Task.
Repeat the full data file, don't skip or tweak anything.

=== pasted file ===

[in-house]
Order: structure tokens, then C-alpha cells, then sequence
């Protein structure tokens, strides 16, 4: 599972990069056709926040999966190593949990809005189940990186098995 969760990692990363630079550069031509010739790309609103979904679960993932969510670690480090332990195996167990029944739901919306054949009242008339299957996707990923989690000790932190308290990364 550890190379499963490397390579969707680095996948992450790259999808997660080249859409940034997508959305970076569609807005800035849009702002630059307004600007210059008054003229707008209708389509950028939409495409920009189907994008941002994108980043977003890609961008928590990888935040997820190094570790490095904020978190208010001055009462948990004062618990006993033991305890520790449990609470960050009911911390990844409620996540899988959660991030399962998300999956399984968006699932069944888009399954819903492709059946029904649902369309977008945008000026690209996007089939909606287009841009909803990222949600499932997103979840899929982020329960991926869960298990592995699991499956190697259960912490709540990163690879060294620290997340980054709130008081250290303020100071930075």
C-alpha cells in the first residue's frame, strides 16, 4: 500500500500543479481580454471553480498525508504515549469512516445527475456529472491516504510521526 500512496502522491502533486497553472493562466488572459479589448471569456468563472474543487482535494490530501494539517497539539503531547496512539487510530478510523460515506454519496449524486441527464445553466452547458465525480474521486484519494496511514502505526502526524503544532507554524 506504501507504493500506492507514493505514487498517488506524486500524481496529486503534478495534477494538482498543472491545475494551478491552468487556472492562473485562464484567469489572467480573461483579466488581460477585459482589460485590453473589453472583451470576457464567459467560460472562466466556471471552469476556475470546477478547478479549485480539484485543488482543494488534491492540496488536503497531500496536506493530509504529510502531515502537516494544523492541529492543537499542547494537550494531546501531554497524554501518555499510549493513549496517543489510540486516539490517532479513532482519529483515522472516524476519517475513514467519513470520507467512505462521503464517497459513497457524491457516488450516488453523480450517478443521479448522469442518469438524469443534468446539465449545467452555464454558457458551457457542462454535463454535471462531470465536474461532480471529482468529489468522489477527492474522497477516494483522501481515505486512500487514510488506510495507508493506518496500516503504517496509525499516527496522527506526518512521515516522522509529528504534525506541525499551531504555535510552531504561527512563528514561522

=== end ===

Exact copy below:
[in-house]
Order: structure tokens, then C-alpha cells, then sequence
């Protein structure tokens, strides 16, 4: 599972990069056709926040999966190593949990809005189940990186098995 969760990692990363630079550069031509010739790309609103979904679960993932969510670690480090332990195996167990029944739901919306054949009242008339299957996707990923989690000790932190308290990364 550890190379499963490397390579969707680095996948992450790259999808997660080249859409940034997508959305970076569609807005800035849009702002630059307004600007210059008054003229707008209708389509950028939409495409920009189907994008941002994108980043977003890609961008928590990888935040997820190094570790490095904020978190208010001055009462948990004062618990006993033991305890520790449990609470960050009911911390990844409620996540899988959660991030399962998300999956399984968006699932069944888009399954819903492709059946029904649902369309977008945008000026690209996007089939909606287009841009909803990222949600499932997103979840899929982020329960991926869960298990592995699991499956190697259960912490709540990163690879060294620290997340980054709130008081250290303020100071930075």
C-alpha cells in the first residue's frame, strides 16, 4: 500500500500543479481580454471553480498525508504515549469512516445527475456529472491516504510521526 500512496502522491502533486497553472493562466488572459479589448471569456468563472474543487482535494490530501494539517497539539503531547496512539487510530478510523460515506454519496449524486441527464445553466452547458465525480474521486484519494496511514502505526502526524503544532507554524 506504501507504493500506492507514493505514487498517488506524486500524481496529486503534478495534477494538482498543472491545475494551478491552468487556472492562473485562464484567469489572467480573461483579466488581460477585459482589460485590453473589453472583451470576457464567459467560460472562466466556471471552469476556475470546477478547478479549485480539484485543488482543494488534491492540496488536503497531500496536506493530509504529510502531515502537516494544523492541529492543537499542547494537550494531546501531554497524554501518555499510549493513549496517543489510540486516539490517532479513532482519529483515522472516524476519517475513514467519513470520507467512505462521503464517497459513497457524491457516488450516488453523480450517478443521479448522469442518469438524469443534468446539465449545467452555464454558457458551457457542462454535463454535471462531470465536474461532480471529482468529489468522489477527492474522497477516494483522501481515505486512500487514510488506510495507508493506518496500516503504517496509525499516527496522527506526518512521515516522522509529528504534525506541525499551531504555535510552531504561527512563528514561522